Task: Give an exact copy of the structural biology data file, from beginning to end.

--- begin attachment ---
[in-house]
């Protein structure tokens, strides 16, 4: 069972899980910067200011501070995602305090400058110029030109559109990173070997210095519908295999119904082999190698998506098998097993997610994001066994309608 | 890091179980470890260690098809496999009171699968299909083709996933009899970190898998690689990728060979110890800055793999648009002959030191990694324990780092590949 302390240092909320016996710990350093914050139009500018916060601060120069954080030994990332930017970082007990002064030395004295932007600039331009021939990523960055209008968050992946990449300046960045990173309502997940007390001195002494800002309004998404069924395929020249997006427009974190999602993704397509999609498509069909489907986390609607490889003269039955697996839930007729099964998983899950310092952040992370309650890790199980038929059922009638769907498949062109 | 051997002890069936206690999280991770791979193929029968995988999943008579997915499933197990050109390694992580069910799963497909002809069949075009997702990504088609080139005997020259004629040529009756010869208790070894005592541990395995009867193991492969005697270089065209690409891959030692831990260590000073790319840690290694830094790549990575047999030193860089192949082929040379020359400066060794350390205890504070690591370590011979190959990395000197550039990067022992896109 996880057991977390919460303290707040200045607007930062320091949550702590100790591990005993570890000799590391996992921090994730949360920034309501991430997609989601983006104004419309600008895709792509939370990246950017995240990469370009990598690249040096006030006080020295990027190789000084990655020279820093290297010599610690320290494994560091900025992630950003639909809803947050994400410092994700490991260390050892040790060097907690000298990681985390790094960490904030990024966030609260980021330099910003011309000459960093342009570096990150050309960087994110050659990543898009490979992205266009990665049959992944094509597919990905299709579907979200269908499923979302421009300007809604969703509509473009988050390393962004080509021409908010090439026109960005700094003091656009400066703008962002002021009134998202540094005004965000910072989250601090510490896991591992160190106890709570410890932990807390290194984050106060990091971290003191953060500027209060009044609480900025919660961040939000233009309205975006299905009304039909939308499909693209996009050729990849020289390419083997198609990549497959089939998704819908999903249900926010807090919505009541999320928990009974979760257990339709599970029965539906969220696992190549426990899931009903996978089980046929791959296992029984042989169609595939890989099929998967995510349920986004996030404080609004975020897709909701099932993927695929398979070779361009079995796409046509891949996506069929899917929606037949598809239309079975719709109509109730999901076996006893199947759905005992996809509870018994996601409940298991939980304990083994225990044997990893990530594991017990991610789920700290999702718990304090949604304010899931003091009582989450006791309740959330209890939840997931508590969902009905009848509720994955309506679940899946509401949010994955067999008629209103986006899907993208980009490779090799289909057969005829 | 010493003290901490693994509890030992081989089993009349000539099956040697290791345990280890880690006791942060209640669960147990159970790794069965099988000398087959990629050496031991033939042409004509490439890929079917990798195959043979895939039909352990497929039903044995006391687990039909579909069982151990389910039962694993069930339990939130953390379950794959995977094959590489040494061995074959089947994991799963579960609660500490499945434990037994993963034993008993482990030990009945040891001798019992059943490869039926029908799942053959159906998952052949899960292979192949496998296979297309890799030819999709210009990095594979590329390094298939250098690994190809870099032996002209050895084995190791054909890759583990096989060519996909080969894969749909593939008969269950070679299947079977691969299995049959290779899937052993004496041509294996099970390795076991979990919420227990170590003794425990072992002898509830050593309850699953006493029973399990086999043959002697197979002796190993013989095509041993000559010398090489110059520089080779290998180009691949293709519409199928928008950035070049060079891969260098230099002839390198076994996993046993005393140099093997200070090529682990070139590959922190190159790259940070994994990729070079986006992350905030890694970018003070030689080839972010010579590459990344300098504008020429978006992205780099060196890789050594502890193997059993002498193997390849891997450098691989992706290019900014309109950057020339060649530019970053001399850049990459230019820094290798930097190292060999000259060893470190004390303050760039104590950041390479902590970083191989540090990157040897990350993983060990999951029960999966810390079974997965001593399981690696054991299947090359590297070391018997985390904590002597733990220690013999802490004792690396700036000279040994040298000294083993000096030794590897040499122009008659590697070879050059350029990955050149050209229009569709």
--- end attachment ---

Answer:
[in-house]
């Protein structure tokens, strides 16, 4: 069972899980910067200011501070995602305090400058110029030109559109990173070997210095519908295999119904082999190698998506098998097993997610994001066994309608 | 890091179980470890260690098809496999009171699968299909083709996933009899970190898998690689990728060979110890800055793999648009002959030191990694324990780092590949 302390240092909320016996710990350093914050139009500018916060601060120069954080030994990332930017970082007990002064030395004295932007600039331009021939990523960055209008968050992946990449300046960045990173309502997940007390001195002494800002309004998404069924395929020249997006427009974190999602993704397509999609498509069909489907986390609607490889003269039955697996839930007729099964998983899950310092952040992370309650890790199980038929059922009638769907498949062109 | 051997002890069936206690999280991770791979193929029968995988999943008579997915499933197990050109390694992580069910799963497909002809069949075009997702990504088609080139005997020259004629040529009756010869208790070894005592541990395995009867193991492969005697270089065209690409891959030692831990260590000073790319840690290694830094790549990575047999030193860089192949082929040379020359400066060794350390205890504070690591370590011979190959990395000197550039990067022992896109 996880057991977390919460303290707040200045607007930062320091949550702590100790591990005993570890000799590391996992921090994730949360920034309501991430997609989601983006104004419309600008895709792509939370990246950017995240990469370009990598690249040096006030006080020295990027190789000084990655020279820093290297010599610690320290494994560091900025992630950003639909809803947050994400410092994700490991260390050892040790060097907690000298990681985390790094960490904030990024966030609260980021330099910003011309000459960093342009570096990150050309960087994110050659990543898009490979992205266009990665049959992944094509597919990905299709579907979200269908499923979302421009300007809604969703509509473009988050390393962004080509021409908010090439026109960005700094003091656009400066703008962002002021009134998202540094005004965000910072989250601090510490896991591992160190106890709570410890932990807390290194984050106060990091971290003191953060500027209060009044609480900025919660961040939000233009309205975006299905009304039909939308499909693209996009050729990849020289390419083997198609990549497959089939998704819908999903249900926010807090919505009541999320928990009974979760257990339709599970029965539906969220696992190549426990899931009903996978089980046929791959296992029984042989169609595939890989099929998967995510349920986004996030404080609004975020897709909701099932993927695929398979070779361009079995796409046509891949996506069929899917929606037949598809239309079975719709109509109730999901076996006893199947759905005992996809509870018994996601409940298991939980304990083994225990044997990893990530594991017990991610789920700290999702718990304090949604304010899931003091009582989450006791309740959330209890939840997931508590969902009905009848509720994955309506679940899946509401949010994955067999008629209103986006899907993208980009490779090799289909057969005829 | 010493003290901490693994509890030992081989089993009349000539099956040697290791345990280890880690006791942060209640669960147990159970790794069965099988000398087959990629050496031991033939042409004509490439890929079917990798195959043979895939039909352990497929039903044995006391687990039909579909069982151990389910039962694993069930339990939130953390379950794959995977094959590489040494061995074959089947994991799963579960609660500490499945434990037994993963034993008993482990030990009945040891001798019992059943490869039926029908799942053959159906998952052949899960292979192949496998296979297309890799030819999709210009990095594979590329390094298939250098690994190809870099032996002209050895084995190791054909890759583990096989060519996909080969894969749909593939008969269950070679299947079977691969299995049959290779899937052993004496041509294996099970390795076991979990919420227990170590003794425990072992002898509830050593309850699953006493029973399990086999043959002697197979002796190993013989095509041993000559010398090489110059520089080779290998180009691949293709519409199928928008950035070049060079891969260098230099002839390198076994996993046993005393140099093997200070090529682990070139590959922190190159790259940070994994990729070079986006992350905030890694970018003070030689080839972010010579590459990344300098504008020429978006992205780099060196890789050594502890193997059993002498193997390849891997450098691989992706290019900014309109950057020339060649530019970053001399850049990459230019820094290798930097190292060999000259060893470190004390303050760039104590950041390479902590970083191989540090990157040897990350993983060990999951029960999966810390079974997965001593399981690696054991299947090359590297070391018997985390904590002597733990220690013999802490004792690396700036000279040994040298000294083993000096030794590897040499122009008659590697070879050059350029990955050149050209229009569709």